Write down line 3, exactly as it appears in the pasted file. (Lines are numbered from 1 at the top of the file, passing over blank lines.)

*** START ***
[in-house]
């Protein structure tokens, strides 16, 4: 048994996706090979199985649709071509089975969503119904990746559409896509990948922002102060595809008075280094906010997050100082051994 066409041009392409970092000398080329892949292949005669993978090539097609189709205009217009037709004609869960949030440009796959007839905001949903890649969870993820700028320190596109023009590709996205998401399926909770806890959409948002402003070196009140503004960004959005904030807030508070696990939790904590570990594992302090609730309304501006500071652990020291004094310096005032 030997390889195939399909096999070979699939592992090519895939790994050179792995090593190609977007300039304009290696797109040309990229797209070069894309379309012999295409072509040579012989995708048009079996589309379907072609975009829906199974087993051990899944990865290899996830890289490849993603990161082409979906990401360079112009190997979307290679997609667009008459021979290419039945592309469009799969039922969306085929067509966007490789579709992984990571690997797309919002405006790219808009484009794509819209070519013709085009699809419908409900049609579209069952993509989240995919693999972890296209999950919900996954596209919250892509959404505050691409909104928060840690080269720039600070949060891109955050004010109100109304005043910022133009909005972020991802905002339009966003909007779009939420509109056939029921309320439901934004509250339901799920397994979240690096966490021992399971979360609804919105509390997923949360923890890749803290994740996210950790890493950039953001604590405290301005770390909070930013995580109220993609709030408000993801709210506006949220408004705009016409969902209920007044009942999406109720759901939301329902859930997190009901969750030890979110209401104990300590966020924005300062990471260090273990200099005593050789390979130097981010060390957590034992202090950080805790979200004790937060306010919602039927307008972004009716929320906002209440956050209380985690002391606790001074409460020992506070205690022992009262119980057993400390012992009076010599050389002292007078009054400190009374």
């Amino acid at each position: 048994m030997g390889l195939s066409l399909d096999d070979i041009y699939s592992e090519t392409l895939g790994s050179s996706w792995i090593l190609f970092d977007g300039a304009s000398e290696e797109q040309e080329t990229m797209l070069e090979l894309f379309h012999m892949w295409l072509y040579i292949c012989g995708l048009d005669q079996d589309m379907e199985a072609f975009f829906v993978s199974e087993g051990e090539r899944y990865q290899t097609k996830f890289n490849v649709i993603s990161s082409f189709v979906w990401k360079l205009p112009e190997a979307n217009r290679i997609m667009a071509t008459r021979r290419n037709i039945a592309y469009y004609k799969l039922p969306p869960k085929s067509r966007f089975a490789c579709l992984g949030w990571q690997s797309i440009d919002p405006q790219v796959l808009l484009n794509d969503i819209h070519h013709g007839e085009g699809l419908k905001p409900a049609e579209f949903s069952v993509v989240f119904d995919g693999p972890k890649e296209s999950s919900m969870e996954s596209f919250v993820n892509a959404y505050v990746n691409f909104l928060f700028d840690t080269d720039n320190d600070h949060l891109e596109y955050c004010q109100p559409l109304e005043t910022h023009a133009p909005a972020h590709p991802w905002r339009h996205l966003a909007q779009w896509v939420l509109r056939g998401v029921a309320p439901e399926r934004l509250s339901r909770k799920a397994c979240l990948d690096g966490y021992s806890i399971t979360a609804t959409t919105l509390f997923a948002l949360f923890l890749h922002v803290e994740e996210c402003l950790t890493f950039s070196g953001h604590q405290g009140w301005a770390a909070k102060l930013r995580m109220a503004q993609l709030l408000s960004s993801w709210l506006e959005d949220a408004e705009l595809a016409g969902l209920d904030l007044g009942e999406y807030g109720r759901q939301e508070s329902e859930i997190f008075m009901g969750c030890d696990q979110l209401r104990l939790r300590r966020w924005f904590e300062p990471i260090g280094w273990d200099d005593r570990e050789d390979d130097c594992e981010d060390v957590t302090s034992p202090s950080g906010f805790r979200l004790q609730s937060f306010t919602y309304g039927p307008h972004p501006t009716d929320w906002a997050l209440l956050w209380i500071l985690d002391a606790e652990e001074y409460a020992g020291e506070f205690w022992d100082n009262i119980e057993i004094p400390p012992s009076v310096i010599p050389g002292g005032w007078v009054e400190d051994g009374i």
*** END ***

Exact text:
């Amino acid at each position: 048994m030997g390889l195939s066409l399909d096999d070979i041009y699939s592992e090519t392409l895939g790994s050179s996706w792995i090593l190609f970092d977007g300039a304009s000398e290696e797109q040309e080329t990229m797209l070069e090979l894309f379309h012999m892949w295409l072509y040579i292949c012989g995708l048009d005669q079996d589309m379907e199985a072609f975009f829906v993978s199974e087993g051990e090539r899944y990865q290899t097609k996830f890289n490849v649709i993603s990161s082409f189709v979906w990401k360079l205009p112009e190997a979307n217009r290679i997609m667009a071509t008459r021979r290419n037709i039945a592309y469009y004609k799969l039922p969306p869960k085929s067509r966007f089975a490789c579709l992984g949030w990571q690997s797309i440009d919002p405006q790219v796959l808009l484009n794509d969503i819209h070519h013709g007839e085009g699809l419908k905001p409900a049609e579209f949903s069952v993509v989240f119904d995919g693999p972890k890649e296209s999950s919900m969870e996954s596209f919250v993820n892509a959404y505050v990746n691409f909104l928060f700028d840690t080269d720039n320190d600070h949060l891109e596109y955050c004010q109100p559409l109304e005043t910022h023009a133009p909005a972020h590709p991802w905002r339009h996205l966003a909007q779009w896509v939420l509109r056939g998401v029921a309320p439901e399926r934004l509250s339901r909770k799920a397994c979240l990948d690096g966490y021992s806890i399971t979360a609804t959409t919105l509390f997923a948002l949360f923890l890749h922002v803290e994740e996210c402003l950790t890493f950039s070196g953001h604590q405290g009140w301005a770390a909070k102060l930013r995580m109220a503004q993609l709030l408000s960004s993801w709210l506006e959005d949220a408004e705009l595809a016409g969902l209920d904030l007044g009942e999406y807030g109720r759901q939301e508070s329902e859930i997190f008075m009901g969750c030890d696990q979110l209401r104990l939790r300590r966020w924005f904590e300062p990471i260090g280094w273990d200099d005593r570990e050789d390979d130097c594992e981010d060390v957590t302090s034992p202090s950080g906010f805790r979200l004790q609730s937060f306010t919602y309304g039927p307008h972004p501006t009716d929320w906002a997050l209440l956050w209380i500071l985690d002391a606790e652990e001074y409460a020992g020291e506070f205690w022992d100082n009262i119980e057993i004094p400390p012992s009076v310096i010599p050389g002292g005032w007078v009054e400190d051994g009374i």